Thursday, October 4, 2012

Massage Therapy Travel Log

Checking out other massage practices is something I enjoy, especially when traveling. It gives me new ideas and it's just cool to see how other massage therapists conduct themselves. This summer I went to Central America and had massages in both Honduras and Guatemala. In Honduras, I stayed at La Casa de Cafe, a B&B in Copan, where two of the staff provided massage for the guests in an outdoor ramada right next to my room. It had a roof with open walls on three sides and billowing white curtains that offered privacy yet allowed the breeze in. The massage ramada was equipped with a sink, lighting, a few shelves for storage and over looked a dewy pasture where cows quietly grazed.

The therapist that worked on me was a local with one year of experience. She'd graduated from a 500 hour program in Sao Paula, which is the nearest city and about an hour away. She listened and honored my request for gradual pressure with no forceful adjustments. Her boss asked me for an honest critique after the massage as she was going through a trial period and he was concerned her pressure wasn't as deep as his current therapist. My reply to him was that was a good thing as his guests more than likely would have various preferences for pressure. A more valued quality in a therapist is their ability to listen to the client and vary the massage according to those needs, which this gal accomplished (even with my limited Spanish and her limited English).
In Antigua, Guatemala, I visited the Prana Holistic Center. They had several massage therapists on staff, as well as a psychologist, chiropractor, and a few other health care practitioners.  Prana had a couple lovely massage therapy rooms and a large yoga area that faced a lush, green, courtyard. They offered a variety of modalities as well as several different yoga classes. They were having a baby class when I arrived, promoted as a bonding time with parents. The owner had two little ones herself and still took the time to show me around and answer my questions, all the while with her youngest slung across her hip.

Another massage therapist, who had worked in different massage centers around the world, visited with me too. She'd been trained in Canada and both she and the owner had graduated from 1200 hour programs. They'd been working as massage therapists for several years and had a more holistic approach with clients.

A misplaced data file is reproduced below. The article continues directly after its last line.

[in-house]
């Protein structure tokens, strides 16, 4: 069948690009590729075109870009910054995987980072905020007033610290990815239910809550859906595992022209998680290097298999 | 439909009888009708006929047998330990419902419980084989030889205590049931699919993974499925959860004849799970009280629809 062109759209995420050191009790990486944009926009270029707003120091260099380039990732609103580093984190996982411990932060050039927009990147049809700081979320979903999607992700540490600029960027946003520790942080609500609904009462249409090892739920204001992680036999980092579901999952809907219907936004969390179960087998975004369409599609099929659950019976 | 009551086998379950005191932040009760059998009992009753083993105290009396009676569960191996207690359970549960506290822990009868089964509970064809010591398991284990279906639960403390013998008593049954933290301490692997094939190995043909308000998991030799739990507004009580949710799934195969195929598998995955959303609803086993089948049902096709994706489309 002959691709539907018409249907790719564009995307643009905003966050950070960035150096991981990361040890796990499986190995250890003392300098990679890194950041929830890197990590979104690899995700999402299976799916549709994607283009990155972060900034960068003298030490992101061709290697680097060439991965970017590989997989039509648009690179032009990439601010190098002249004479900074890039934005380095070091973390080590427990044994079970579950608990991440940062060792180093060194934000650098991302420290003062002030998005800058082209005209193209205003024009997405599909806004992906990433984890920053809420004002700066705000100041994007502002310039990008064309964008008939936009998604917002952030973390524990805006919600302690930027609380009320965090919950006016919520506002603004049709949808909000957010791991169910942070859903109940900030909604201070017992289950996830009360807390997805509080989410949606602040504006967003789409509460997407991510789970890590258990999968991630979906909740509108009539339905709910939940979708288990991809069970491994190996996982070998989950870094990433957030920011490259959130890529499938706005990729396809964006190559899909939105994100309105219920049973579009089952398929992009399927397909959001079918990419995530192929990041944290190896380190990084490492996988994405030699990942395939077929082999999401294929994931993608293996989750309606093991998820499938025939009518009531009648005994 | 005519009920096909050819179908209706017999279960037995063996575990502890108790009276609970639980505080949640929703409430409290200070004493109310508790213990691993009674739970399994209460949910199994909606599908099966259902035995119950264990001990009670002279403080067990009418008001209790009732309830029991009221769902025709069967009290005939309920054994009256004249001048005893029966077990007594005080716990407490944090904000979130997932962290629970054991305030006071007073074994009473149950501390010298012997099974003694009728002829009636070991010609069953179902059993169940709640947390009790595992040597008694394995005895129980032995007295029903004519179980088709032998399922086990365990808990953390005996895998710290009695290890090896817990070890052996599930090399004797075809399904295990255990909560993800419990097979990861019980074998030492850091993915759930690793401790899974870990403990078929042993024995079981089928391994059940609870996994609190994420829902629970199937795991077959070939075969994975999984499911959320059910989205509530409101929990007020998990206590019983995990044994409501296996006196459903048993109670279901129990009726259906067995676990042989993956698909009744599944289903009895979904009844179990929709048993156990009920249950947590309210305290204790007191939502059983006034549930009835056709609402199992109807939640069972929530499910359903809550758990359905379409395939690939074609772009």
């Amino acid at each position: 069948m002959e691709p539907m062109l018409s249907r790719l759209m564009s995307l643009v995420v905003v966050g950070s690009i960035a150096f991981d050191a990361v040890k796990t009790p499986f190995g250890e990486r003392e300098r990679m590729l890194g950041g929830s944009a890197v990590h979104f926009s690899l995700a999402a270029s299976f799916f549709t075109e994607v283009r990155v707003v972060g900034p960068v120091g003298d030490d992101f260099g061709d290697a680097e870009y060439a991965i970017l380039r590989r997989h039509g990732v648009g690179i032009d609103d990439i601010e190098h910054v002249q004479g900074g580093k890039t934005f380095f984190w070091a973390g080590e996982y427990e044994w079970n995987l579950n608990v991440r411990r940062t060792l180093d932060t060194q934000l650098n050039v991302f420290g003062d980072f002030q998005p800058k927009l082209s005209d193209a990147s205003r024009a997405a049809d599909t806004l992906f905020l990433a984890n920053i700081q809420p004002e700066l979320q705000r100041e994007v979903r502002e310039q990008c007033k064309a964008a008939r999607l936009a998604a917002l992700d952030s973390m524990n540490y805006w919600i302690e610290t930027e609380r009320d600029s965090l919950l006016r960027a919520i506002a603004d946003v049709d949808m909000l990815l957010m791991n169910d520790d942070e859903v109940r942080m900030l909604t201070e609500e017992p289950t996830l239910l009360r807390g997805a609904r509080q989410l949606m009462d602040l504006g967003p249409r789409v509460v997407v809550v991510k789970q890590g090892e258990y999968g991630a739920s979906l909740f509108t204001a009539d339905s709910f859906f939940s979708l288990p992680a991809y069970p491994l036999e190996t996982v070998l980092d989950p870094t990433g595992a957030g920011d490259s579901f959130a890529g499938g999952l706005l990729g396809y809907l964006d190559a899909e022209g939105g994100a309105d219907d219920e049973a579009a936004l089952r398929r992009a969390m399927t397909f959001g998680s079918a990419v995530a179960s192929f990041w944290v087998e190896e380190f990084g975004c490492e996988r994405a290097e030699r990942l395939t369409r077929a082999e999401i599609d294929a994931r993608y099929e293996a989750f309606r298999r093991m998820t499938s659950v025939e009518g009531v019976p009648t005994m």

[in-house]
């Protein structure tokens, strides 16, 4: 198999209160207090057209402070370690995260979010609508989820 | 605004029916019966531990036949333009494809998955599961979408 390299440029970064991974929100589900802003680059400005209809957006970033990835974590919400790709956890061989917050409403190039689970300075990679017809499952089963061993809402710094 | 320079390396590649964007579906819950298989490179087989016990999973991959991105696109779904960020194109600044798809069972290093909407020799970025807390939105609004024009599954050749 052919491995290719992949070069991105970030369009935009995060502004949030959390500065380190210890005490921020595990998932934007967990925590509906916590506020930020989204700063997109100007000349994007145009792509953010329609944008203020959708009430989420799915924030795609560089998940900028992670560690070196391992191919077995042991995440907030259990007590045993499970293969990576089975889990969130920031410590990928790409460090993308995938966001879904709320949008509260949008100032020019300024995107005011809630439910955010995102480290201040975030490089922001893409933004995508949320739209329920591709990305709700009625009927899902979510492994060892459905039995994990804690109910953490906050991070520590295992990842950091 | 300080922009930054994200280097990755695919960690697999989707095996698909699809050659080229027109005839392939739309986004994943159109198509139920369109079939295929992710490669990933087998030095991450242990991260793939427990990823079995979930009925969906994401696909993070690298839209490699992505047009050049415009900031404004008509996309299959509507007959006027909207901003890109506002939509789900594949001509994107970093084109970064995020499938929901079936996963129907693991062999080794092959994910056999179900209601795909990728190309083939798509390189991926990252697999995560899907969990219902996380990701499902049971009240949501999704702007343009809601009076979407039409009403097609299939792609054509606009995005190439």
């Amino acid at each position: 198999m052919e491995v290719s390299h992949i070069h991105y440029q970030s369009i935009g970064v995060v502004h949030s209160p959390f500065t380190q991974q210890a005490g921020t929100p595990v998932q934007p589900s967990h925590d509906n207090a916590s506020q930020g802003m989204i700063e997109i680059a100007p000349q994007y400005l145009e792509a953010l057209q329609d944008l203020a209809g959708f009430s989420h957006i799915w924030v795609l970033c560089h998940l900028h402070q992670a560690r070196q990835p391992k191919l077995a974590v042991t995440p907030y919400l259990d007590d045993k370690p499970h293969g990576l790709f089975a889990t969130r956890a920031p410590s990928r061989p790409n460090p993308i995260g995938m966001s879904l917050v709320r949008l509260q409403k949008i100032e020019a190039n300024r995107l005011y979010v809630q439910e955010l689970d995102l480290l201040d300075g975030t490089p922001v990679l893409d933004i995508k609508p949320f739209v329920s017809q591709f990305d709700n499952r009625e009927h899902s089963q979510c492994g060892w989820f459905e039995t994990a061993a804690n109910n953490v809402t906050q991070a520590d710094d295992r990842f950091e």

Although both massage locales were different in their presentation (spa vs. holistic) they tailored their sessions to the person on the table and provided a tranquil, relaxing environment. I hope to go back someday and if you get the chance to visit, don't hesitate.

Sunday, August 19, 2012

The Ergonomics of Parenting

     Lately, several clients have come in with pain issues that might be avoided with a review of their environmental influences. Usually these influencers are related to the work environment but home and family also play a role in ergonomics. Here's an article I wrote several years ago to address some of these issues.

      Ergonomics is the science of making improvements to your work space and daily tasks to more efficiently fit your body and routine.  Its goal is to prevent pain and injury.  How does ergonomics apply to parenting?  Many mothers and grand parents of young children sustain injuries from lifting and carrying them longer than they should.  Once a child starts walking they should be weaned from these behaviors as they can cause wrist, forearm, and shoulder injuries as well as lower back pain to the adult from their repetitive nature.  A better position to address a young child’s needs is getting down to their level by squatting, kneeling, or bending to eye level.  Holding their arm while speaking, hugging them, or sitting down and holding the child in your lap will meet their need for love and attention without increasing your own risk of injury.  The warning signs that can occur in your hands, wrists, arms, shoulders, neck, hips, or back include:
  • Numbness, burning, or tingling
  • Soreness, aching, or tenderness
  • Pain, throbbing, or swelling
  • Tightness or stiffness
  • Weakness or cold
      Using proper body mechanics when you do pick up a younger child will help prevent injury.  Bend your legs, keep your back straight, and then lift.  Position your body squarely in front up them and not off to the side swinging them up to your hip as many moms do.  This throws off your center of gravity and can hurt you.  Carrying your toddler on your hip often throws it out of alignment resulting in pain as well.  Varying positions frequently and switching hips is helpful.  As the child’s weight increases so does your risk of injury.  Putting your child in the car seat is another potential area for injury.  Keep the seat as close to your body as possible as you secure them; leaning out while carrying weight is much more of a load to the lower back.